At Berkeley at the end of the 1950s I listed to talks by Alan Watts on KPFA, the British Anglican priest turned Zen prophet, and I began to conjure up the mystery that I wanted to seek and solve.  As Shakespeare's Hamlet tells Horatio declares, "There are more things in heaven and earth, than are dreamt of in your philosophy."  A few years later I would listen to Watts' deep and wise voice in a Santa Monica church but I was too far back in the crowd to get a glimpse of him.  His many books were very popular in the 1960s, but he died an alcoholic in 1973.  While he turned a generation on to the insights of Buddhism, he was never able to follow his own advice.  All my reading of spiritual alternatives undermined any confidence I had in the truth and value of establishment Christianity. And it strengthened my desire to figure out the secret of life, for I had no doubt that it was a mystery hidden from the eyes of the many.

I learned how to draw an astrological chart and I threw the I Ching to foretell the future.  Living in London, I read Gurdjieff and Ouspensky and was inducted into Subud, a religious practice originating in Indonesia, by a guitar player from California.  Prayer in Subud was called the latihan and to me it combined yoga with a speaking in tongues. Numerous entertainers had joined, including Jim McGuinn, leader of the Byrds, who had changed his name from Roger at the direction of Subud's leader, Bapak.  John G. Bennett, an early host of the London Subud center, turned it over to sufis a few years later.  Back in California I was initiated into Transcendental Meditation (TM) by my secretary and given a secret mantra.  Later I learned there were only a few mantras and many people probably shared mine.  Meditation, however, didn't mix very well with the drugs and alcohol I consumed during my career as a music press agent.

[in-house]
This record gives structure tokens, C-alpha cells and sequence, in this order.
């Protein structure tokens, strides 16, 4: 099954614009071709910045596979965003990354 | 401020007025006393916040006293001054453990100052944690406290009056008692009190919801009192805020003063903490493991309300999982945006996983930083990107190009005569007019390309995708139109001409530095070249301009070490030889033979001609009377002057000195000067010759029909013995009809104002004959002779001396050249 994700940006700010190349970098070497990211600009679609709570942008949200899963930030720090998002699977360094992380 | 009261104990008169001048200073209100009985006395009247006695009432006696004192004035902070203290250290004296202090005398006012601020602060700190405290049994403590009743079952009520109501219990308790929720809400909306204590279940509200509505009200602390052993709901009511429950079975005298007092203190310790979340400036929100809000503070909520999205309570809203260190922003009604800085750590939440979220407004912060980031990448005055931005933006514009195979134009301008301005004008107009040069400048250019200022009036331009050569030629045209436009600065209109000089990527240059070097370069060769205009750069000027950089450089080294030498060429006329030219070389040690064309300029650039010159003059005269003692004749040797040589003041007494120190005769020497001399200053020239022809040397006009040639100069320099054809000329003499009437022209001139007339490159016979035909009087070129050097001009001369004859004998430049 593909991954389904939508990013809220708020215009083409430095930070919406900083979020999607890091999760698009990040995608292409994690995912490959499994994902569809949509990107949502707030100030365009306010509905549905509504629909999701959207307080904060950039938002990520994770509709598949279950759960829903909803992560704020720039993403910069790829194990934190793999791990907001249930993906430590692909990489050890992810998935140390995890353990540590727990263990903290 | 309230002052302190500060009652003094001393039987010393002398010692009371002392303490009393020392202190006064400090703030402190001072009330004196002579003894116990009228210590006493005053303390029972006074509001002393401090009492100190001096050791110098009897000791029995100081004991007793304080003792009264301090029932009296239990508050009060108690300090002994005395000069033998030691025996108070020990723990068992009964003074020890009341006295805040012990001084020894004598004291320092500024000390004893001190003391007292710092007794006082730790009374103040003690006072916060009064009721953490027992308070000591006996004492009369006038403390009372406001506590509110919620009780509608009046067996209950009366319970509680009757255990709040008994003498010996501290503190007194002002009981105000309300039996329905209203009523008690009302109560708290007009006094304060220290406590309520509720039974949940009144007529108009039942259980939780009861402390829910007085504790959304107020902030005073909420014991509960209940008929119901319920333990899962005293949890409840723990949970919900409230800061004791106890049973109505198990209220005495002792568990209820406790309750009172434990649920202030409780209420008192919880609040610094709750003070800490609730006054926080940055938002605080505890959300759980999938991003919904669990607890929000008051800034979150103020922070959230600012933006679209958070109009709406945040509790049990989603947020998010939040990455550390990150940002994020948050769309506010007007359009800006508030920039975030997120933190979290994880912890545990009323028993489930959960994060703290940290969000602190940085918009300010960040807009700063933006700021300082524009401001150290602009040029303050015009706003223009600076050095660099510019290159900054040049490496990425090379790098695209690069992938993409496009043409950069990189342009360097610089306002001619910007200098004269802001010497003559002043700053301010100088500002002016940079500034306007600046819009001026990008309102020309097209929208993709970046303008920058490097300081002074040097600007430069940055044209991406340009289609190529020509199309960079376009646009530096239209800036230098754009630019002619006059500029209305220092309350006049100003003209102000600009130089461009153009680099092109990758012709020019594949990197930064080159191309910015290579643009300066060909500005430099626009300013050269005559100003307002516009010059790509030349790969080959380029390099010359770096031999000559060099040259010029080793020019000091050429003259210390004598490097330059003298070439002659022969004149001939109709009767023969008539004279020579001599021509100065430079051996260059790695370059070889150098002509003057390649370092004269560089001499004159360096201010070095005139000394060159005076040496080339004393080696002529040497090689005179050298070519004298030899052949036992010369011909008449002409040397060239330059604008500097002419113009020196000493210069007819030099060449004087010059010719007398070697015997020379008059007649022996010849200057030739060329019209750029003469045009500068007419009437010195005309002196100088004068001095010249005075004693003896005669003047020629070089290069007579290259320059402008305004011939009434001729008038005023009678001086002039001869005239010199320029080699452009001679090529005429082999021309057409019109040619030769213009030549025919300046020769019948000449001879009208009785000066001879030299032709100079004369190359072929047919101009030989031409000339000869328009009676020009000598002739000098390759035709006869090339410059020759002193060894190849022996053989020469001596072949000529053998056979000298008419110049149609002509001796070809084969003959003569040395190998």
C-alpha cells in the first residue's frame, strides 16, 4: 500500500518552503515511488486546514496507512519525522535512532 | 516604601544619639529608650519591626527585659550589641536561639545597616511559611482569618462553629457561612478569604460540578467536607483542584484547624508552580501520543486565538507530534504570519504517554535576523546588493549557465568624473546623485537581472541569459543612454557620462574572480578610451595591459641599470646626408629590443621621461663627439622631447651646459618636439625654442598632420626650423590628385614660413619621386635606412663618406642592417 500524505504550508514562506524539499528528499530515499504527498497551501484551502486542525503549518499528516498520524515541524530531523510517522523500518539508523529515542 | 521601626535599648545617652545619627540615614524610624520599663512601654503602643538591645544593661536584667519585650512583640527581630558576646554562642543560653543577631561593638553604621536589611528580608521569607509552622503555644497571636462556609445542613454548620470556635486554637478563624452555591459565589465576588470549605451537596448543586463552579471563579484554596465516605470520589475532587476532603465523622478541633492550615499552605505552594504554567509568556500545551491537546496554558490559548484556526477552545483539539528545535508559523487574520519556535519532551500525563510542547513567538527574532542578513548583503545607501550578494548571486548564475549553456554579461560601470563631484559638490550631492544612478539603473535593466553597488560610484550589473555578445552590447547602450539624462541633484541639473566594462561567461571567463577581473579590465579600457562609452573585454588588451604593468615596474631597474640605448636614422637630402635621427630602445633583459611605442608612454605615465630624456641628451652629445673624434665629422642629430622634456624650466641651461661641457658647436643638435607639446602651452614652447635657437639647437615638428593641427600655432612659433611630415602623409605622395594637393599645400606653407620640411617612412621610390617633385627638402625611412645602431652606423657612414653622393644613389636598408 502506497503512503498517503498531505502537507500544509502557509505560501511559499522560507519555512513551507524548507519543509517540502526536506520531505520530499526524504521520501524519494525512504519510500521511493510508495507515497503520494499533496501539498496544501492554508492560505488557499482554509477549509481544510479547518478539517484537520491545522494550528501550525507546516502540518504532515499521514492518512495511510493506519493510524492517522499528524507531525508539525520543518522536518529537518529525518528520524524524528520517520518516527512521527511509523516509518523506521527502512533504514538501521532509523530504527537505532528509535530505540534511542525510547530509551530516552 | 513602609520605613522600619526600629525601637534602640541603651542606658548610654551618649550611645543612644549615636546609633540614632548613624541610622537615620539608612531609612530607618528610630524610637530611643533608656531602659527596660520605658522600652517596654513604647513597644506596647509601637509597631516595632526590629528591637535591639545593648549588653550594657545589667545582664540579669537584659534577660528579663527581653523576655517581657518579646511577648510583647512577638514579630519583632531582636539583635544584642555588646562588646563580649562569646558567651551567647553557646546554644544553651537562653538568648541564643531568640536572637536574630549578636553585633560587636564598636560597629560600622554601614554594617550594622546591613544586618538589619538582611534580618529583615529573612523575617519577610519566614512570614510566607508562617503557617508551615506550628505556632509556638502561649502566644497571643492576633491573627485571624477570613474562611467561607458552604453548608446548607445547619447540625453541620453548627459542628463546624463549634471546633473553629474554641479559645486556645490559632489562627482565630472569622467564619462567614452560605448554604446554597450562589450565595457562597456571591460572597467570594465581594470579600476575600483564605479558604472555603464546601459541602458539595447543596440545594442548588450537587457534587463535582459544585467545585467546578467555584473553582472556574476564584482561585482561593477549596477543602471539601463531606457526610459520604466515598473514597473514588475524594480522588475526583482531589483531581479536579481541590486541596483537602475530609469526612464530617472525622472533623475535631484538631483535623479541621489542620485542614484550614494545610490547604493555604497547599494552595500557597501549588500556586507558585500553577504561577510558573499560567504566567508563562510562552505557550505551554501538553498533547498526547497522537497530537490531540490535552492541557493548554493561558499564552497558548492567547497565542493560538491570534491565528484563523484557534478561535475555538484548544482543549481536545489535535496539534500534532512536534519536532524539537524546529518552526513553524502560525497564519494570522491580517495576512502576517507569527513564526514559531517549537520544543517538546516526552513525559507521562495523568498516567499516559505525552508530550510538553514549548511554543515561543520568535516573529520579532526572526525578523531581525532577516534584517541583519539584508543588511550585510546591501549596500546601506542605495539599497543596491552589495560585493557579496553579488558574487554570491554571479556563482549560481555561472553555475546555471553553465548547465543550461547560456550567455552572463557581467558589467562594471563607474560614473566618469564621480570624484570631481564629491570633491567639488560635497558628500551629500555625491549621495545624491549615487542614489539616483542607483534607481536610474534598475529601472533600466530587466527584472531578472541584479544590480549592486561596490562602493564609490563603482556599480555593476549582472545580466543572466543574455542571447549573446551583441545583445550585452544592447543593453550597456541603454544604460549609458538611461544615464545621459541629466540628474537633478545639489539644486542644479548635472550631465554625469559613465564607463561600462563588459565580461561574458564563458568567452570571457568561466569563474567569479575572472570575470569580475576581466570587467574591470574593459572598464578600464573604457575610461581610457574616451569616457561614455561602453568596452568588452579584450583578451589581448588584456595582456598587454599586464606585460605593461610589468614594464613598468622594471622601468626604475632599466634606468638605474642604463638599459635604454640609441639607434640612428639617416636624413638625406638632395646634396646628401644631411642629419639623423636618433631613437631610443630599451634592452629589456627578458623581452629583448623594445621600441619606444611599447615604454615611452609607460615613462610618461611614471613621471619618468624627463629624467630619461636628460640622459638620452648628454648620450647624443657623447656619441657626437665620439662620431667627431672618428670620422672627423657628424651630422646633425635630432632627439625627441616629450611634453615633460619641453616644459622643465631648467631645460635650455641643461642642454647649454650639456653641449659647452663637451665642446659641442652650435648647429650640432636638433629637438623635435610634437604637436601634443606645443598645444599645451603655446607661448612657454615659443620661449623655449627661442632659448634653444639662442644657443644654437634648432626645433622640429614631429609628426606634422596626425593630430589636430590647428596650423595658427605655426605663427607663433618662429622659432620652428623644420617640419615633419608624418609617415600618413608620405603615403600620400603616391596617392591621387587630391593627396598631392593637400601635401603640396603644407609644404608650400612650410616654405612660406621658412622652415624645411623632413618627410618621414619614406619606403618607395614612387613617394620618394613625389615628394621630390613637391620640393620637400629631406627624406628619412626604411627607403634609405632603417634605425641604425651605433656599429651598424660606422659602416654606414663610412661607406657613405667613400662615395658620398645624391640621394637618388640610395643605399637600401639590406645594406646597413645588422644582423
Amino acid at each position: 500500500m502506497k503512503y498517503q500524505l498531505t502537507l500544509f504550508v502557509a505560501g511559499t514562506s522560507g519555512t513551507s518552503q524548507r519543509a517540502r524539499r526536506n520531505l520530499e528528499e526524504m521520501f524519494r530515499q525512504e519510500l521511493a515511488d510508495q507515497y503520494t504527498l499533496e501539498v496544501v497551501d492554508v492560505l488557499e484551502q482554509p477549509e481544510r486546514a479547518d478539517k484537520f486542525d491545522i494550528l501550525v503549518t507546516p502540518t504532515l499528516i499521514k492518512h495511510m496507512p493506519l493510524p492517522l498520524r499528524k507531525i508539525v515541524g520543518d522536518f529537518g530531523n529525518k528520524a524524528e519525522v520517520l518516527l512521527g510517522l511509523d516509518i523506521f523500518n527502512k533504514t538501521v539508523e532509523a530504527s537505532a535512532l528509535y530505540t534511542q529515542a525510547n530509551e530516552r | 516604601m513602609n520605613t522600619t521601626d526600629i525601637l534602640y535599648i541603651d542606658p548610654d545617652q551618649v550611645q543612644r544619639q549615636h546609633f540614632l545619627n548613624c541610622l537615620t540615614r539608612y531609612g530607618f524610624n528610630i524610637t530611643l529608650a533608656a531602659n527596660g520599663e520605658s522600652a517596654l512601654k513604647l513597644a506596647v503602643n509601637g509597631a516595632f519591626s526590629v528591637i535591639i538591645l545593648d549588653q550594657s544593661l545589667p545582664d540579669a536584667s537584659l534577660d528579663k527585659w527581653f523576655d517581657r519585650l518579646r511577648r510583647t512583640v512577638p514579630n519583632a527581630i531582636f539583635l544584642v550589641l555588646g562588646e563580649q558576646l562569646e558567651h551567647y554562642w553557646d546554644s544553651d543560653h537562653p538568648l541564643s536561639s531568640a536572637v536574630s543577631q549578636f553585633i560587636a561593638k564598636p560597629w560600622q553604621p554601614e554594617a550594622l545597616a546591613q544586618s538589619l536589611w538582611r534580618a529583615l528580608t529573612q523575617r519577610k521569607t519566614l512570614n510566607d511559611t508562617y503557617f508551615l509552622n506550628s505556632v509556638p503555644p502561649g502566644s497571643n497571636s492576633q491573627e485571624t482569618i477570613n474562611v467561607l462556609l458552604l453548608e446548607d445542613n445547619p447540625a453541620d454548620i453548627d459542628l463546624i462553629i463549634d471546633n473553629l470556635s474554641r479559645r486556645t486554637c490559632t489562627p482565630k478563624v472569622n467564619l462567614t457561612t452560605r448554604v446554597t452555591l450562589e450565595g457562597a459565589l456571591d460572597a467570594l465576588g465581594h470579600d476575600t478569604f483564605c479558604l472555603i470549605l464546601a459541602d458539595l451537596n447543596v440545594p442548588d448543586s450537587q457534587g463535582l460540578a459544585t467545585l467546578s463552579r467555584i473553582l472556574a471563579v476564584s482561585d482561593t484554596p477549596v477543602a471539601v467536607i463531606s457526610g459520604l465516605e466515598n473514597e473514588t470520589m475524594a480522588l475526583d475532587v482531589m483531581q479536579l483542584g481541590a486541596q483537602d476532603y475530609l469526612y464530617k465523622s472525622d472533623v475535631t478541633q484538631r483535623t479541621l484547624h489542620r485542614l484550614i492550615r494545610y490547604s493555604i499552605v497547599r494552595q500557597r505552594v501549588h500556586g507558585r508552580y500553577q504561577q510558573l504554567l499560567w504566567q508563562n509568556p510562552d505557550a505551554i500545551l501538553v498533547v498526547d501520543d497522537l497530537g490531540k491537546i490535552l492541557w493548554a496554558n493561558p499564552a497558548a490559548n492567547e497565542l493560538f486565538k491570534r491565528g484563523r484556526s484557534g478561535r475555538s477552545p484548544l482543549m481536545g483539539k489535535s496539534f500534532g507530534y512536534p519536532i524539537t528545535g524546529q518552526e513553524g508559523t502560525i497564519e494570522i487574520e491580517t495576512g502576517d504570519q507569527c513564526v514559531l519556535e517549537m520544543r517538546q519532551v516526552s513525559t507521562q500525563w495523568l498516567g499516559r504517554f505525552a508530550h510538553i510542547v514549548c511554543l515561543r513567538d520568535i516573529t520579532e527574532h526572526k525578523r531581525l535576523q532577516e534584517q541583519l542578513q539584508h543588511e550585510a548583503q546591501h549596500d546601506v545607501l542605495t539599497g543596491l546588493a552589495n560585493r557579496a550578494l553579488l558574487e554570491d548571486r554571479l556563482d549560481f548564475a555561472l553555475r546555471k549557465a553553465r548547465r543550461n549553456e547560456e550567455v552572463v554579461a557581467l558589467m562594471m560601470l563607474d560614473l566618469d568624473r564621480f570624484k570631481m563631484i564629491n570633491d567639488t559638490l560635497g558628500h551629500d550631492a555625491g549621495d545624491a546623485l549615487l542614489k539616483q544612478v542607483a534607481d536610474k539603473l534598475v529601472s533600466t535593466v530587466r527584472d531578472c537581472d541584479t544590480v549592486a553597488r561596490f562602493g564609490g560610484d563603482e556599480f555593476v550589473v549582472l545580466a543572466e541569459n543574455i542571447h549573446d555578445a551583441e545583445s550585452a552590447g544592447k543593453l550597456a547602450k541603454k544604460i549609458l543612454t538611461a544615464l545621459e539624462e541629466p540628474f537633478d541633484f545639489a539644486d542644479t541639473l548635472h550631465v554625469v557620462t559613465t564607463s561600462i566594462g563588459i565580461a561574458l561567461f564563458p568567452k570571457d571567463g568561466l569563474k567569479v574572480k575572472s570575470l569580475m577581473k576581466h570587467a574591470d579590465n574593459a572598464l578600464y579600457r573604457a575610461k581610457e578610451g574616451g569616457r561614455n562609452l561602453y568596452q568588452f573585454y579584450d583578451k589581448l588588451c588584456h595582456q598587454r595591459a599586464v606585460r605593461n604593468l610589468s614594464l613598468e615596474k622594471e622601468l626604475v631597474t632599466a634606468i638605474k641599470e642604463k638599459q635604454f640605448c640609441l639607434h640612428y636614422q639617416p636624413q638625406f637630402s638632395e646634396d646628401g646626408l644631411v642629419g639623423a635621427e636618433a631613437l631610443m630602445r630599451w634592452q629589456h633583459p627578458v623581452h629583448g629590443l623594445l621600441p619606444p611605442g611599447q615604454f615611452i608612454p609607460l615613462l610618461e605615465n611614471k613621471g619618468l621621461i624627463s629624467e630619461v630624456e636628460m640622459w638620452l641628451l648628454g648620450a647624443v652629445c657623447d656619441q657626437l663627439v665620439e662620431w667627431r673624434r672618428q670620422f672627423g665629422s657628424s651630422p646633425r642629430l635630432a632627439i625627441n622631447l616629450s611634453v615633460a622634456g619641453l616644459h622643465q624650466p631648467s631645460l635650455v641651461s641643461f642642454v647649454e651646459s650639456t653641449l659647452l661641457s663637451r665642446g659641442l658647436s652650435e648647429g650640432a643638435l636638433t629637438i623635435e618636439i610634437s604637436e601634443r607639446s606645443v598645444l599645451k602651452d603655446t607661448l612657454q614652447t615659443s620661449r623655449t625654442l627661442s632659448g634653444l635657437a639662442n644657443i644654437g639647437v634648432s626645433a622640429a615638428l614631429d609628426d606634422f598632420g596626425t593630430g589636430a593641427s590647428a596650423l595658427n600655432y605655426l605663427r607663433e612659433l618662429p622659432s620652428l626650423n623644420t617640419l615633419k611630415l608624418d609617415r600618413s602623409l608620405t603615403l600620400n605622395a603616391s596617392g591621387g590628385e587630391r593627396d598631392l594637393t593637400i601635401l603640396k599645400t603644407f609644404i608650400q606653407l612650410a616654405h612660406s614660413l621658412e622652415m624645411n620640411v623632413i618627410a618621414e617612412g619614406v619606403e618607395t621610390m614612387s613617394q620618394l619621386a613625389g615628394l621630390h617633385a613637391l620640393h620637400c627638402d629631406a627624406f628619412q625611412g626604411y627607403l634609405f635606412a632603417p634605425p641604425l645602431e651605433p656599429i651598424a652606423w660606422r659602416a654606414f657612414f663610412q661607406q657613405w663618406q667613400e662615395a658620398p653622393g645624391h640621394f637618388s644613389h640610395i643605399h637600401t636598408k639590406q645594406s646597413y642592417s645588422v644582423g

After a stint worshipping quantum physics (such as I could understand it), I moved east to work in New York City and raise a family.  Life was perfect and yet I felt empty.  Something (that pesky mystery) was missing.  At lunchtime, I visited churches, daring God to convert me, and in bookstores I discovered the religious speculations of Nicolas Berdyaev, C.S. Lewis, Simone Weil, and, ultimately Thomas Merton.  It was the monk from Kentucky who made it possible for me to become a Roman Catholic in the absence of any religious experience or belief.  He wrote in defense of civil rights and against the Vietnam war, but it was his books on Christian mysticism and the value of non-Christian religions that won me over.  Merton, on his first visit outside the monastery in many years, died in Bangkok when he was electrocuted by an ungrounded fan.  I have visited the site where he died.